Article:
While the main requirement for more traditional software systems is to provide the user with the right functionalities (i.e., implement the functional requirements correctly), realising modern and more complex software systems involves ensuring that a software is designed, implemented, and deployed in a way that considers the impact it has on users, society, and the environment. This calls for more comprehensive engineering practices for developing software systems with a focus on ethical, social, and environmental considerations, dubbed as responsible software engineering. However, realising this type of systems often involves finding the best or most effective solution among a vast number of possible alternatives and one cannot expect for a software engineer, even the most expert, to be able to manually find all possible opportunities. On the other hand, SBSE provides a framework to systematically explore and evaluate these alternatives, allowing engineers to identify optimal or near-optimal solutions.
In this keynote, I will show how SBSE can be a flexible and powerful mean to produce multiple variants of a software system empowering decision-makers to make informed choices that balance conflicting objectives and that align with their goals and priorities. I will present some recent results from my group and others on the use of SBSE for responsible software engineering and discuss directions for future work towards realising more responsible software systems.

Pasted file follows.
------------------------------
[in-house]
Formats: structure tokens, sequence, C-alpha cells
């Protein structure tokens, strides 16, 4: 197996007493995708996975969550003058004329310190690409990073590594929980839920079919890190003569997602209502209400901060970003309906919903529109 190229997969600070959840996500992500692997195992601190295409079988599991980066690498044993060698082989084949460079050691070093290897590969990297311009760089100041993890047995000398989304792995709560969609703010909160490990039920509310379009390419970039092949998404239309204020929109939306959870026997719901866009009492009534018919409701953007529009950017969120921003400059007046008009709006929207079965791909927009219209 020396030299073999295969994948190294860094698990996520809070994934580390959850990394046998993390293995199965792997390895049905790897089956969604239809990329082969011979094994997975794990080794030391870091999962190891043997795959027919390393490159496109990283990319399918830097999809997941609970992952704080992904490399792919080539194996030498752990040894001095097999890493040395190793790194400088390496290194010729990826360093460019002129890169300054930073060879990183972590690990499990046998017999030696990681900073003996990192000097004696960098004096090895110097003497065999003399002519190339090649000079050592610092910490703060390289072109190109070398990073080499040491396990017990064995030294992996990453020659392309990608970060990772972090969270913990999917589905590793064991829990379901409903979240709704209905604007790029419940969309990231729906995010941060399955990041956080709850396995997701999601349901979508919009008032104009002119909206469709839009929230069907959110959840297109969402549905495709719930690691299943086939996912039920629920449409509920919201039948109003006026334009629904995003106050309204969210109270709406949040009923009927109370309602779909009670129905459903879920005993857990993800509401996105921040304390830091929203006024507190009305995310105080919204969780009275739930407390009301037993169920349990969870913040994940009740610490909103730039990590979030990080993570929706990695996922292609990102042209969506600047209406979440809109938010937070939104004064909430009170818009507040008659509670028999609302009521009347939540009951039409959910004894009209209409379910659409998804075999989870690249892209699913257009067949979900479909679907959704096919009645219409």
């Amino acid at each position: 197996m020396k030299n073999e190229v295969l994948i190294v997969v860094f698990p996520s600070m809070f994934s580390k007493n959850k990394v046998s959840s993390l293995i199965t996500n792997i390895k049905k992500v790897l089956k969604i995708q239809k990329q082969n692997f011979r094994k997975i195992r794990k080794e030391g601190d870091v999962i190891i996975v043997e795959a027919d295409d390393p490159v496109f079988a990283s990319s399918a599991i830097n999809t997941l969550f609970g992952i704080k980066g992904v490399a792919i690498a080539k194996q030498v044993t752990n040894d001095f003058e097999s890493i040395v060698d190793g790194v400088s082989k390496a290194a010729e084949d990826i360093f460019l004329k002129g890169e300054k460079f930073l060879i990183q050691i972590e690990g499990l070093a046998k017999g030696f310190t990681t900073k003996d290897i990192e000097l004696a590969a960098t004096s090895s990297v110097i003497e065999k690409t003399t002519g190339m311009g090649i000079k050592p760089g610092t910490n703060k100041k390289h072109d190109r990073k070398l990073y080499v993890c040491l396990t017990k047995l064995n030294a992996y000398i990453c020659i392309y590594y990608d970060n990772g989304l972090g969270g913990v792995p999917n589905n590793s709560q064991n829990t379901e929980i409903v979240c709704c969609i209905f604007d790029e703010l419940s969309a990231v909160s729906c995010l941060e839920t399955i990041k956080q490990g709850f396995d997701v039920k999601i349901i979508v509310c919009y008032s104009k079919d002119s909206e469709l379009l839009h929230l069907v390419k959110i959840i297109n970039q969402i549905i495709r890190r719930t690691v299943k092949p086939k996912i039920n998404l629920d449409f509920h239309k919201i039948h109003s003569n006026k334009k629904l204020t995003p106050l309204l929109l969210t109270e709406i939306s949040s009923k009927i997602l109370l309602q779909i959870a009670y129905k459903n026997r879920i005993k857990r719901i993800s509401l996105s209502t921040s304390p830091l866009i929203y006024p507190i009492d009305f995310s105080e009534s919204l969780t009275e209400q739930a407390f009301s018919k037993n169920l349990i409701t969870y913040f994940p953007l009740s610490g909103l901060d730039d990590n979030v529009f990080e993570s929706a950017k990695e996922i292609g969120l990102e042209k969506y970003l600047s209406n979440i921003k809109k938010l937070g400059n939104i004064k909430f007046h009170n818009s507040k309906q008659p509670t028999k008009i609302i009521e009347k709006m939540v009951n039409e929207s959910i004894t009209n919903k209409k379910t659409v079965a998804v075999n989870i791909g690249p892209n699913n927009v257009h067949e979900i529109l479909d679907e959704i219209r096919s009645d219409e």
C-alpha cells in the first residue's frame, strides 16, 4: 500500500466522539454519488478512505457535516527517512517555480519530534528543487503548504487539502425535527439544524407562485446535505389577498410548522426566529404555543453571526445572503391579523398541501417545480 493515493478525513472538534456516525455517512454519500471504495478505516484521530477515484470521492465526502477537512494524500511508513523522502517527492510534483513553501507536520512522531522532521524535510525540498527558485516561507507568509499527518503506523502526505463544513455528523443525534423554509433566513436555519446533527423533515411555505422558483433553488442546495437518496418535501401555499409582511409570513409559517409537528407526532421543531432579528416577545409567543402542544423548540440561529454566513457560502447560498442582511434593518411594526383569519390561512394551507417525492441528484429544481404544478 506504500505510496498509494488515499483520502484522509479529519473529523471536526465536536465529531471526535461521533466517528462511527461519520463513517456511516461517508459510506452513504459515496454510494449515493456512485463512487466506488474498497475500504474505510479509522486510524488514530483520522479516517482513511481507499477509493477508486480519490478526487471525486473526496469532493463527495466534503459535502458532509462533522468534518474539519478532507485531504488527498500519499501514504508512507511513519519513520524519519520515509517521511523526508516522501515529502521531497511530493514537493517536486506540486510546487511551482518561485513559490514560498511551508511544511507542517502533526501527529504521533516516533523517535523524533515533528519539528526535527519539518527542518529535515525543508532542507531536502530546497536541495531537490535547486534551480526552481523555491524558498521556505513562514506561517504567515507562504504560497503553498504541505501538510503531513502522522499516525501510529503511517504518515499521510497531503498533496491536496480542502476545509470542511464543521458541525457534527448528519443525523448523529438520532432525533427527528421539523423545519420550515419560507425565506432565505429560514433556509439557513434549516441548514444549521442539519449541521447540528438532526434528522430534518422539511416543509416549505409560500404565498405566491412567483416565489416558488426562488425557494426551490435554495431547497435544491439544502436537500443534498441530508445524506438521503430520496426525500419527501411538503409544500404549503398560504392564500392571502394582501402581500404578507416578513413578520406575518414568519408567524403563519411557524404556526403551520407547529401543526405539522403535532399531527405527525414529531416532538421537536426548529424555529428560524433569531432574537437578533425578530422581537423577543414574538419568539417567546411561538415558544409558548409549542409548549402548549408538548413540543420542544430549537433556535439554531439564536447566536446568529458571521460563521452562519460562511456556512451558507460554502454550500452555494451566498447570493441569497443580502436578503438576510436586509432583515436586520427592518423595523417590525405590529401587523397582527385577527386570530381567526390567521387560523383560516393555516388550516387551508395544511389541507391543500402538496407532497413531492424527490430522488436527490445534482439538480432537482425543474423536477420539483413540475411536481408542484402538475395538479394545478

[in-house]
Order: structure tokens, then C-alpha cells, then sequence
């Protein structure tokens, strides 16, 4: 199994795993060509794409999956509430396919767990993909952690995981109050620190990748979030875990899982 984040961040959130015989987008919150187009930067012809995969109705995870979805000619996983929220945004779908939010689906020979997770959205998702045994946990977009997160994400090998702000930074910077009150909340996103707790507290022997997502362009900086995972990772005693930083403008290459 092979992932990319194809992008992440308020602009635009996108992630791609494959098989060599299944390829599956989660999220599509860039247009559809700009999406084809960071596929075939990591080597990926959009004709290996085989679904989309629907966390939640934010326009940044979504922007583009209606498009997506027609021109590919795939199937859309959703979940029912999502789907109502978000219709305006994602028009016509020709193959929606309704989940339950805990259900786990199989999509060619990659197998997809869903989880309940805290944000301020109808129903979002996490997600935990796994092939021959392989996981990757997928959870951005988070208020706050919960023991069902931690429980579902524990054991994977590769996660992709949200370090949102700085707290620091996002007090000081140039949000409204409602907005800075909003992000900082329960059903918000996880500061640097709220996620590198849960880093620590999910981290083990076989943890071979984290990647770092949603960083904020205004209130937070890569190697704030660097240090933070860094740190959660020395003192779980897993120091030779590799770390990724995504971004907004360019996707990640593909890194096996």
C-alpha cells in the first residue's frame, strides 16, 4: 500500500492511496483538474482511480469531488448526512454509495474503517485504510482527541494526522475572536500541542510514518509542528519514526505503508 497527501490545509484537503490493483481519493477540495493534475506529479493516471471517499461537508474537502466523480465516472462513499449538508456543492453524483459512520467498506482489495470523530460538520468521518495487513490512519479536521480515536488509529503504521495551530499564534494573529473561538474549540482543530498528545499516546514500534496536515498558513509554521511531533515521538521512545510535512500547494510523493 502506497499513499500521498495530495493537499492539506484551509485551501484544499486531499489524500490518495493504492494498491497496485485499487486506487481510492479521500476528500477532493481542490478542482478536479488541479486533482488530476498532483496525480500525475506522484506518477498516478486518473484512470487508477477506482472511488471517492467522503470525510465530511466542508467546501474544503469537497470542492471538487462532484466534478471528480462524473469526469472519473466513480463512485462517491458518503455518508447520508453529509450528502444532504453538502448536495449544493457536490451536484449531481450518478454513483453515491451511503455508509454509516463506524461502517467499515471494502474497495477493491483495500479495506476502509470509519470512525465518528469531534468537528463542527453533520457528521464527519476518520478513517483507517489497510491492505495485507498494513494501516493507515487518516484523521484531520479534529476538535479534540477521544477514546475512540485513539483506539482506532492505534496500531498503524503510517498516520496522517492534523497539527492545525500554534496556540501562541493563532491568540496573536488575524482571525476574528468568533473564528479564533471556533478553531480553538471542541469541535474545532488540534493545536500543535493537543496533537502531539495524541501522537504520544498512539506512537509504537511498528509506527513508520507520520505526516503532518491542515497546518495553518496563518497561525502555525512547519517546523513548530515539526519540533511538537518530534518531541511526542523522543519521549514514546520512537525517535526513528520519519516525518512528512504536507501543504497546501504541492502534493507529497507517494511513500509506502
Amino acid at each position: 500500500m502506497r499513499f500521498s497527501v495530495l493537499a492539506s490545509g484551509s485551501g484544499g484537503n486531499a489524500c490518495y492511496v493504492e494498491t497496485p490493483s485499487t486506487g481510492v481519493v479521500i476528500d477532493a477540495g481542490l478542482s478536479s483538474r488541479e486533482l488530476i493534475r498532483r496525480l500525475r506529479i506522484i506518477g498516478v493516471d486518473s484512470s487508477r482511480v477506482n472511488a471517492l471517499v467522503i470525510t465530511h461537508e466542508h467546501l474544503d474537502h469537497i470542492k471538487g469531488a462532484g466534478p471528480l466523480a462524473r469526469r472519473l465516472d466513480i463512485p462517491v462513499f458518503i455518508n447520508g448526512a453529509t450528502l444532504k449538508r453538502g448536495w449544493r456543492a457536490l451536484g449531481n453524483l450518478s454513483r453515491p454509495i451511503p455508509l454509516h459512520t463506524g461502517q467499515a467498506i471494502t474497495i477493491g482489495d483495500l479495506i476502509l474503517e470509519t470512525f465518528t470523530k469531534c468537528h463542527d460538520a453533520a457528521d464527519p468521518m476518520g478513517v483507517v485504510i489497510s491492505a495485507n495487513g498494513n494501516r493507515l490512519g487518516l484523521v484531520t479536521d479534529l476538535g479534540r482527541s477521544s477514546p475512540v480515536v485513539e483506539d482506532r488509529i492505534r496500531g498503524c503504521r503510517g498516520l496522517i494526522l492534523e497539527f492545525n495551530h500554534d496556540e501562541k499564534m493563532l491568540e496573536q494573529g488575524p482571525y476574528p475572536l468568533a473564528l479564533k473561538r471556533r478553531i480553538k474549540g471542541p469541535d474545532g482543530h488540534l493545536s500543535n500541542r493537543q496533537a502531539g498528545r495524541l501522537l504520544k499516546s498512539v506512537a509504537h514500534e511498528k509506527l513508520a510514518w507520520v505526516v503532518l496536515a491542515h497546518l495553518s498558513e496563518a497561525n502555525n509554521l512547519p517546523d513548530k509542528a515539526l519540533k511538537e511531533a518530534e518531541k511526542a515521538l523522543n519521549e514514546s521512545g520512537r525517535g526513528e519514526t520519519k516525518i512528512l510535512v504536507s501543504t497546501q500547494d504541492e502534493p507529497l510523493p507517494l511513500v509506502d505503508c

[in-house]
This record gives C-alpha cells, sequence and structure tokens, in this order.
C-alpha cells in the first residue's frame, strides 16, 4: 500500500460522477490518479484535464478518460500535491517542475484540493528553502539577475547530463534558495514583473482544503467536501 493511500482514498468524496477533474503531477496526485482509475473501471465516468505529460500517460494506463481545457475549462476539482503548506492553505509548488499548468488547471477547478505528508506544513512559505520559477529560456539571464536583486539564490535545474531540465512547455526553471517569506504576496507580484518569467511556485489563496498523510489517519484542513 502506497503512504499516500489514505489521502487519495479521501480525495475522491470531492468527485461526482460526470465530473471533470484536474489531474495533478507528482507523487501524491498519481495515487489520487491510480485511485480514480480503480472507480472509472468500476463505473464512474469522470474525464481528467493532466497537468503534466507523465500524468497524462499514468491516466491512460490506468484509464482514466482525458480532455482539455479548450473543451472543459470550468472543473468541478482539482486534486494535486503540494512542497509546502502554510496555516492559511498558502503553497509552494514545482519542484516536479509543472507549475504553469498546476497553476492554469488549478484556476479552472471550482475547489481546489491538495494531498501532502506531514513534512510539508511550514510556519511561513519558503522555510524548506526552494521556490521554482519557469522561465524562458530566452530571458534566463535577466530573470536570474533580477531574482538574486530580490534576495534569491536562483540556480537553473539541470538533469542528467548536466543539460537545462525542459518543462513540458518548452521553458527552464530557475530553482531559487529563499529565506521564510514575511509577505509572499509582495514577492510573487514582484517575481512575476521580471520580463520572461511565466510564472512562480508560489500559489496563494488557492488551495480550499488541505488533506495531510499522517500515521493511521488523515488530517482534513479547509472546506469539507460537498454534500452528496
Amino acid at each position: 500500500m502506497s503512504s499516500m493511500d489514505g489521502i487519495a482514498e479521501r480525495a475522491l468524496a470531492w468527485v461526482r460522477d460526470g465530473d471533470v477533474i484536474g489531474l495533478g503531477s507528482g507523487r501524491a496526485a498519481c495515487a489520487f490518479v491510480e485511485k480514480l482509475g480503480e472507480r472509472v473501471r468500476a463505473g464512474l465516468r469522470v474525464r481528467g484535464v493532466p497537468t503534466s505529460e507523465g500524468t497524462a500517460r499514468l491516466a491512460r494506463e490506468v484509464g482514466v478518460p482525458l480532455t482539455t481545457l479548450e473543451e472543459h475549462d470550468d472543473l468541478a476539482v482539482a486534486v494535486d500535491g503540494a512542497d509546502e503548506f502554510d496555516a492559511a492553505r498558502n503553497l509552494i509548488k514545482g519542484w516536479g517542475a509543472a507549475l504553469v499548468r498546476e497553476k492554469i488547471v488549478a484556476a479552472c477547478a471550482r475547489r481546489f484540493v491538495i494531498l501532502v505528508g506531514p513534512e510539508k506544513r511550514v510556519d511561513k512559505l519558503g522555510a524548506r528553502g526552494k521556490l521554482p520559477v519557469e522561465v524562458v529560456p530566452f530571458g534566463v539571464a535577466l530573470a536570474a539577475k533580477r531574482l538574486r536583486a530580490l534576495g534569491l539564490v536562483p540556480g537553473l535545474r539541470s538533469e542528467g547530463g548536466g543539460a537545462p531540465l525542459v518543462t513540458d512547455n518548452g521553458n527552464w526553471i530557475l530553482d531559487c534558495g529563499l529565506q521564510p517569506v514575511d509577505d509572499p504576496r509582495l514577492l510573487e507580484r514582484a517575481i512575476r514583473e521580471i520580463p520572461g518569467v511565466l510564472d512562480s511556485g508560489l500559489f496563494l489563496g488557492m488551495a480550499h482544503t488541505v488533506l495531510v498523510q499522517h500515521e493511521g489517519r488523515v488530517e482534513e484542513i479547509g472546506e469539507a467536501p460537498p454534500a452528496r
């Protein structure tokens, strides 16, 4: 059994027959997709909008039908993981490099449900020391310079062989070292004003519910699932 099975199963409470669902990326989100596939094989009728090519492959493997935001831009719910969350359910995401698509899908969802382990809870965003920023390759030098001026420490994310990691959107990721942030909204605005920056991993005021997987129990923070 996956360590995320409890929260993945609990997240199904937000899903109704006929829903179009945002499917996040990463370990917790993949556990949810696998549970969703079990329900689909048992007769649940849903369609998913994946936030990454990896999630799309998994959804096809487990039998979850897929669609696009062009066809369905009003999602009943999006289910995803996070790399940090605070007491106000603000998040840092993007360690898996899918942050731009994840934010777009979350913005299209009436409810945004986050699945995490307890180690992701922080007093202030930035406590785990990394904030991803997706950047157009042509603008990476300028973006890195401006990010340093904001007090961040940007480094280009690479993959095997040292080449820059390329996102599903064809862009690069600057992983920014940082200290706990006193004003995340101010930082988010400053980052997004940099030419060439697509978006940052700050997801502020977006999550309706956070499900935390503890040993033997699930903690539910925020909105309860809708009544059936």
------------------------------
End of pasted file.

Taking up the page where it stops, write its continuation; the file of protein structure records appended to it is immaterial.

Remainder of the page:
Bio: Federica Sarro is a Professor of Software Engineering in the Department of Computer Science at UCL, where she is the Head of the Software Systems Engineering group and where she has established the SOLAR team within the CREST centre.
Prof. Sarro has extensive academic and industrial expertise in Search-Based Software Engineering, Empirical Software Engineering and Software Analytics, with a focus on automated software management, optimisation, testing and repair.
She has led the international community in the development of predictive modelling for Software Engineering, and led scientific advances in the areas of Search-Based Software Engineering and Empirical Software Engineering. On these topics she has published over 100 peer-reviewed scholarly articles, and given several invited talks at academic and industrial international events. She has also worked in collaboration with several companies including Meta, formerly known as Facebook, Google and Microsoft. Professor Sarro has obtained numerous awards and generous funding for her research. In 2021, she was awarded the Rising Star Award by the IEEE Technical Community on Software Engineering in recognition of her “excellence in Software Engineering research with scholarly and real-world impact”.
Wed 6 Sep
08:45 - 10:15
|Keynote 1: Claes Wohlin - Do We Publish Credible Evidence?|
K: Claes Wohlin Blekinge Institute of TechnologyFile Attached
12:15 - 13:45
|History of Computer Science (at InfoLAB)|
17:30 - 18:00
Thu 7 Sep
09:00 - 10:15
|Keynote 2: Rainer Dammers - A paradigm shift in the automotive industry and it's requirements |
Fri 8 Sep
09:00 - 10:15
|Keynote 3: Federica Sarro - Search-Based Software Engineering in the Era of Modern Software Systems|
K: Federica Sarro University College London
12:15 - 13:45
|History of Computer Science (at InfoLAB)|
14:45 - 15:30
|Conference Closing + RE Cares + Announcement for RE'24|
Not scheduled yet
|Not scheduled yet|